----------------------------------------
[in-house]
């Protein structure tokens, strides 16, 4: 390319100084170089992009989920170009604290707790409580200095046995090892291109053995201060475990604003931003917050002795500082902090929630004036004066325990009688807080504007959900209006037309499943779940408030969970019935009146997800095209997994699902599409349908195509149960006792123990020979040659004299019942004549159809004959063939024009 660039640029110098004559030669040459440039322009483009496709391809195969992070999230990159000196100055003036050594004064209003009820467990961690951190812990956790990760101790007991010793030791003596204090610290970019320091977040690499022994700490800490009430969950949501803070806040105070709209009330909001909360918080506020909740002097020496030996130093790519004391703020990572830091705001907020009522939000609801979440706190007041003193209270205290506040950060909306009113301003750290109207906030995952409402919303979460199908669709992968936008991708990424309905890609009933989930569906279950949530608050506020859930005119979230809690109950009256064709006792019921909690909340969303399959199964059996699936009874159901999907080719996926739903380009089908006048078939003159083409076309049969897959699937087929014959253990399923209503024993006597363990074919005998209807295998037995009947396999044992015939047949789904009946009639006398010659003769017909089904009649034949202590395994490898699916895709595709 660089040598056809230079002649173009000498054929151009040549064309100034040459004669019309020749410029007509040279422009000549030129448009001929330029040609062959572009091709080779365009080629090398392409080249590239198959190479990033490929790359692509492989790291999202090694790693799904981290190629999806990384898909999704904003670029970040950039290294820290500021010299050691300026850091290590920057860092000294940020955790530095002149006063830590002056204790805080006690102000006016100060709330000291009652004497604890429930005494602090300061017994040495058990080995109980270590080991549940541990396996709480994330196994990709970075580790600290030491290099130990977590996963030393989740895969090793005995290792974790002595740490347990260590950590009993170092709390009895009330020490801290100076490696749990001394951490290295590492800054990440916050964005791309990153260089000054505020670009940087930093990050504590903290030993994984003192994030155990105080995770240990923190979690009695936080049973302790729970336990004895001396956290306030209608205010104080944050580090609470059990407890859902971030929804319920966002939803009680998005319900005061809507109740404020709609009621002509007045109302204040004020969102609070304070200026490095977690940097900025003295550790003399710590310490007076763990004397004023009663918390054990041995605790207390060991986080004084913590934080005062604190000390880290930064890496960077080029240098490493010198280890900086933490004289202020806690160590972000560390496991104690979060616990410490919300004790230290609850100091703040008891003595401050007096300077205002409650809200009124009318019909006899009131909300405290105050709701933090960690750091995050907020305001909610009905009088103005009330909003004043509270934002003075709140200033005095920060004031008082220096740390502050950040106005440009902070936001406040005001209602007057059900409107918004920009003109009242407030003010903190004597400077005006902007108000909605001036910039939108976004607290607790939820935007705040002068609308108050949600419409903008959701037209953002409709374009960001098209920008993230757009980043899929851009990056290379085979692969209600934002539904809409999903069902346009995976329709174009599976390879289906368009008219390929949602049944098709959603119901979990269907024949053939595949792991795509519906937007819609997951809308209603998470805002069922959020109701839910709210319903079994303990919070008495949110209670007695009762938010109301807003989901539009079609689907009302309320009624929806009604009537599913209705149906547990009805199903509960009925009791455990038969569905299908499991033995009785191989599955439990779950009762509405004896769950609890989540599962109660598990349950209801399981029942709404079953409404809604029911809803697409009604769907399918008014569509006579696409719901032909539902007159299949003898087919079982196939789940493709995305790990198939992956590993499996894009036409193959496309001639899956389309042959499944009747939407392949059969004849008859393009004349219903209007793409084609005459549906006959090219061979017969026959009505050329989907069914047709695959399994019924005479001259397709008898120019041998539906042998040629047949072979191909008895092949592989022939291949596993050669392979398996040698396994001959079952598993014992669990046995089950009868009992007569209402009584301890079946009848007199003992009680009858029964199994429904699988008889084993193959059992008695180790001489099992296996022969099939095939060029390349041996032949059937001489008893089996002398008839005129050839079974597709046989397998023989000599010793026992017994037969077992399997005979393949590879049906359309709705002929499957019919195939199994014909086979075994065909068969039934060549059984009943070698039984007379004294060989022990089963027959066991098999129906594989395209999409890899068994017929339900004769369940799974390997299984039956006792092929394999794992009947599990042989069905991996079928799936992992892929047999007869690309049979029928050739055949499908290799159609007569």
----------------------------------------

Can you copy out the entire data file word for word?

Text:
[in-house]
């Protein structure tokens, strides 16, 4: 390319100084170089992009989920170009604290707790409580200095046995090892291109053995201060475990604003931003917050002795500082902090929630004036004066325990009688807080504007959900209006037309499943779940408030969970019935009146997800095209997994699902599409349908195509149960006792123990020979040659004299019942004549159809004959063939024009 660039640029110098004559030669040459440039322009483009496709391809195969992070999230990159000196100055003036050594004064209003009820467990961690951190812990956790990760101790007991010793030791003596204090610290970019320091977040690499022994700490800490009430969950949501803070806040105070709209009330909001909360918080506020909740002097020496030996130093790519004391703020990572830091705001907020009522939000609801979440706190007041003193209270205290506040950060909306009113301003750290109207906030995952409402919303979460199908669709992968936008991708990424309905890609009933989930569906279950949530608050506020859930005119979230809690109950009256064709006792019921909690909340969303399959199964059996699936009874159901999907080719996926739903380009089908006048078939003159083409076309049969897959699937087929014959253990399923209503024993006597363990074919005998209807295998037995009947396999044992015939047949789904009946009639006398010659003769017909089904009649034949202590395994490898699916895709595709 660089040598056809230079002649173009000498054929151009040549064309100034040459004669019309020749410029007509040279422009000549030129448009001929330029040609062959572009091709080779365009080629090398392409080249590239198959190479990033490929790359692509492989790291999202090694790693799904981290190629999806990384898909999704904003670029970040950039290294820290500021010299050691300026850091290590920057860092000294940020955790530095002149006063830590002056204790805080006690102000006016100060709330000291009652004497604890429930005494602090300061017994040495058990080995109980270590080991549940541990396996709480994330196994990709970075580790600290030491290099130990977590996963030393989740895969090793005995290792974790002595740490347990260590950590009993170092709390009895009330020490801290100076490696749990001394951490290295590492800054990440916050964005791309990153260089000054505020670009940087930093990050504590903290030993994984003192994030155990105080995770240990923190979690009695936080049973302790729970336990004895001396956290306030209608205010104080944050580090609470059990407890859902971030929804319920966002939803009680998005319900005061809507109740404020709609009621002509007045109302204040004020969102609070304070200026490095977690940097900025003295550790003399710590310490007076763990004397004023009663918390054990041995605790207390060991986080004084913590934080005062604190000390880290930064890496960077080029240098490493010198280890900086933490004289202020806690160590972000560390496991104690979060616990410490919300004790230290609850100091703040008891003595401050007096300077205002409650809200009124009318019909006899009131909300405290105050709701933090960690750091995050907020305001909610009905009088103005009330909003004043509270934002003075709140200033005095920060004031008082220096740390502050950040106005440009902070936001406040005001209602007057059900409107918004920009003109009242407030003010903190004597400077005006902007108000909605001036910039939108976004607290607790939820935007705040002068609308108050949600419409903008959701037209953002409709374009960001098209920008993230757009980043899929851009990056290379085979692969209600934002539904809409999903069902346009995976329709174009599976390879289906368009008219390929949602049944098709959603119901979990269907024949053939595949792991795509519906937007819609997951809308209603998470805002069922959020109701839910709210319903079994303990919070008495949110209670007695009762938010109301807003989901539009079609689907009302309320009624929806009604009537599913209705149906547990009805199903509960009925009791455990038969569905299908499991033995009785191989599955439990779950009762509405004896769950609890989540599962109660598990349950209801399981029942709404079953409404809604029911809803697409009604769907399918008014569509006579696409719901032909539902007159299949003898087919079982196939789940493709995305790990198939992956590993499996894009036409193959496309001639899956389309042959499944009747939407392949059969004849008859393009004349219903209007793409084609005459549906006959090219061979017969026959009505050329989907069914047709695959399994019924005479001259397709008898120019041998539906042998040629047949072979191909008895092949592989022939291949596993050669392979398996040698396994001959079952598993014992669990046995089950009868009992007569209402009584301890079946009848007199003992009680009858029964199994429904699988008889084993193959059992008695180790001489099992296996022969099939095939060029390349041996032949059937001489008893089996002398008839005129050839079974597709046989397998023989000599010793026992017994037969077992399997005979393949590879049906359309709705002929499957019919195939199994014909086979075994065909068969039934060549059984009943070698039984007379004294060989022990089963027959066991098999129906594989395209999409890899068994017929339900004769369940799974390997299984039956006792092929394999794992009947599990042989069905991996079928799936992992892929047999007869690309049979029928050739055949499908290799159609007569």